| Friday, September 7, 2007
What is the, ahem, strategy of Strategy? From talking to Paul Dickow, the strategy seems to be record, record, record, followed by manipulate, rethink, reimagine, and rerecord. It's said a good writer should always rework a first draft, and a good writer must always edit. Why wouldn't this theory work with musicians? Well, Dickow highlights just why such work ethics are beneficial. For years, he's made music by himself and with others, and his latest work, Future Rock is a wonderful collection of intelligent instrumental music and, yes, dance music. Here, he tells us a little bit about his creative processes. It's an interesting read.
Listen To: "I Have To Do This Thing (Fantastic Planet Mix)"
Several of Future Rock's songs are built upon other songs you've composed in the past. Do you, as an artist, believe a song is ever really finished? When you compose, do you constantly reevaluate and revisit your songs after you've reached a point where you thought you've "finished" them?
Yeah, I do. Once a song is officially released, I'll think, "Well, it is what it is." When I compose, I compose in stages, and I can endlessly recycle that idea, but I have to tell myself, "Stop! You have to finish the record!" And if I feel the song isn't really finished, I might take the most compelling part of that composition, strip it down to that element, and make a whole new composition out of it. So that song, had it gone into that other trajectory, and if I'd not had to finish it by a certain deadline, might be what the original idea would have evolved into had I had more time to work on it. Or, I'll have a song that's a really cool, really heavy track, and I'll redo it in an ambient version. There was even a time when every singe track I wrote would get two treatments: one that was really ambient, and one that was much fuller and compressed, or more beat-driven. I would let a song develop all of these different expressions. The way to satisfy that problem of nothing ever getting done was to do different versions of it and let it develop into something different, so that every song could play out the many different possibilities I knew I could pursue. Not every song is like that, though. A lot of songs start off hard, but they actually come to a logical conclusion, and aren't really that complex.
What you describe sounds like it could be frustrating. Are you a perfectionist?
I don't know if I'm a perfectionist. I think I just have a hard time knowing when to quit! (Laughs)
You could wind up sitting in the studio for days...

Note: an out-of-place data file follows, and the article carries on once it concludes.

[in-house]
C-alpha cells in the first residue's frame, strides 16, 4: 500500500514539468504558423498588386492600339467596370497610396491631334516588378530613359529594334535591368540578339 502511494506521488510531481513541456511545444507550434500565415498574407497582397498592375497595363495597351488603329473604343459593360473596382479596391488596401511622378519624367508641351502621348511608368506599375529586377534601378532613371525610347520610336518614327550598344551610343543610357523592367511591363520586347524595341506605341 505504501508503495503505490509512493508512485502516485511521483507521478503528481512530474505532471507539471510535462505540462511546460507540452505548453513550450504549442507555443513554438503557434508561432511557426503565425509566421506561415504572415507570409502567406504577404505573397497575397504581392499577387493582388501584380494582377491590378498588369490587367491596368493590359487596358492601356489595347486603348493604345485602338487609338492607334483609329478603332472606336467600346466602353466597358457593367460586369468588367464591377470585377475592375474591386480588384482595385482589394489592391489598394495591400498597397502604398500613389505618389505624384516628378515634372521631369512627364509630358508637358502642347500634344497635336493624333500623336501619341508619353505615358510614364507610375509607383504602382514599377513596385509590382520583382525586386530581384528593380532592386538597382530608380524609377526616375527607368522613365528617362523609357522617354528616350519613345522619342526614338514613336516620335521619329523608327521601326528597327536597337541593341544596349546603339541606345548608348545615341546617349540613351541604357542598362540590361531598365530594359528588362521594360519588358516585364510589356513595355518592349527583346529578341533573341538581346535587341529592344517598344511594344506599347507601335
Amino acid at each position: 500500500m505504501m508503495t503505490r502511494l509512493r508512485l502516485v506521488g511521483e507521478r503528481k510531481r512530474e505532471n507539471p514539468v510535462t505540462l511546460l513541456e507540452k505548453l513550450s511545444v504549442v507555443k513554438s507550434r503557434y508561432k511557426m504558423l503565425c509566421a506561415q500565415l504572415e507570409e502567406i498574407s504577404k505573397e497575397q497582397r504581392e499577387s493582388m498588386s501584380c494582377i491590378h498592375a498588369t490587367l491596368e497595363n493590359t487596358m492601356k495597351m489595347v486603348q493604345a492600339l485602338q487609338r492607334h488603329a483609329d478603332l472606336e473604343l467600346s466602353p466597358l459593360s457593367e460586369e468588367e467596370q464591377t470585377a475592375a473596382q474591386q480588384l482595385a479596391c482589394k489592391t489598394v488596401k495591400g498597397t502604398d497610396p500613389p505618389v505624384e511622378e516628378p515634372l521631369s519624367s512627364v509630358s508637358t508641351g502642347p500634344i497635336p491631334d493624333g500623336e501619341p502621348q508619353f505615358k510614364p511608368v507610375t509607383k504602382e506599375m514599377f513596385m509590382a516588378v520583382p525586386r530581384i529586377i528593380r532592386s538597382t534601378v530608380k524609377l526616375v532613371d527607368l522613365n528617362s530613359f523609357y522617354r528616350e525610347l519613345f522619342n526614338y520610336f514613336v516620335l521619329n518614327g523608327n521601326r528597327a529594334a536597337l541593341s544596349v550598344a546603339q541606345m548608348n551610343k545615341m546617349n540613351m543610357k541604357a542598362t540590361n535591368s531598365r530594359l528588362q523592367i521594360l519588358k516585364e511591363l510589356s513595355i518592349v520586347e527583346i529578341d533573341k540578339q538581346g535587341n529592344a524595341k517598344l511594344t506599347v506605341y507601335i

Sometimes it's hard to get anything accomplished in one sitting. I almost sometimes don't start working in the studio because it's so hard to stop. I know I don't have much time to devote to it, so I just don't get started. But there are times when I am not like that; I'll plug everything together, open up my work, and see where things are at; I'll listen to the things I've previously done and it'll inspire me to do something new rather quickly, and then I'll start to hone in on that creative zone.
Do you find that the same applies to Nudge, or when you're working with other musicians in the room?
When I'm working with Nudge, I give up my sense of leadership, to an extent. It's a lot more about letting the group do what it does, because what they do is a bit different than what I would do, so I'm able to contribute with that vision in mind, and I don't have to make it sound like it's completely my vision. Instead, I'll sit back and listen, and I'll contribute this little noise here, or I'll add what I see is a logical progression here and there. It's not completely selfless, but it's a much more self-effacing thing. With Nudge, I'm composing things that are a lot more minimal, and the music we make is a lot sparser. It's not often I work with them, though, and the "competition" I have in terms of songwriting isn't present with Strategy. When we get together, Brian and Honey have often developed the chord progressions or the melodies, and I add the embellishments. That's not to diminish my role at all, but a lot of times my part is collaborating on that, or I give them ideas on where things they've already done could go next. That's a different way of working, playing around with others, and it satisfies a different part of my brain.
Is there a particular song that has vexed you, that you've yet to finally perfect in a way that satisfies you?
Hmm...I'd have to think about that. (Pause) I feel like there is some material I've always wanted to pursue a little further. The last song on the record, "I Have to do this Thing," has already had two versions, and I still feel like I have to do another version of it. I find it interesting, though, that it keeps on wanting to grow and change. But that's not really vexing for me. What I find vexing is when I have a fully formed song or idea, and that one little idea is out of tune or out of sync with the rest of the song, and it just won't fit or be fixed. It'll leave me unsatisfied, a lack of conclusion on a tune.
"I Have to Do This Thing"--ironic title, based on what you said.
(Laughing) Yeah, it is ironic. I've never thought of it that way, but it seems funny now that you mention it.
Strategy's Future Rock is available now on Kranky
Labels: Kranky Records, Strategy
|posted by joseph kyle @ 5:20 PM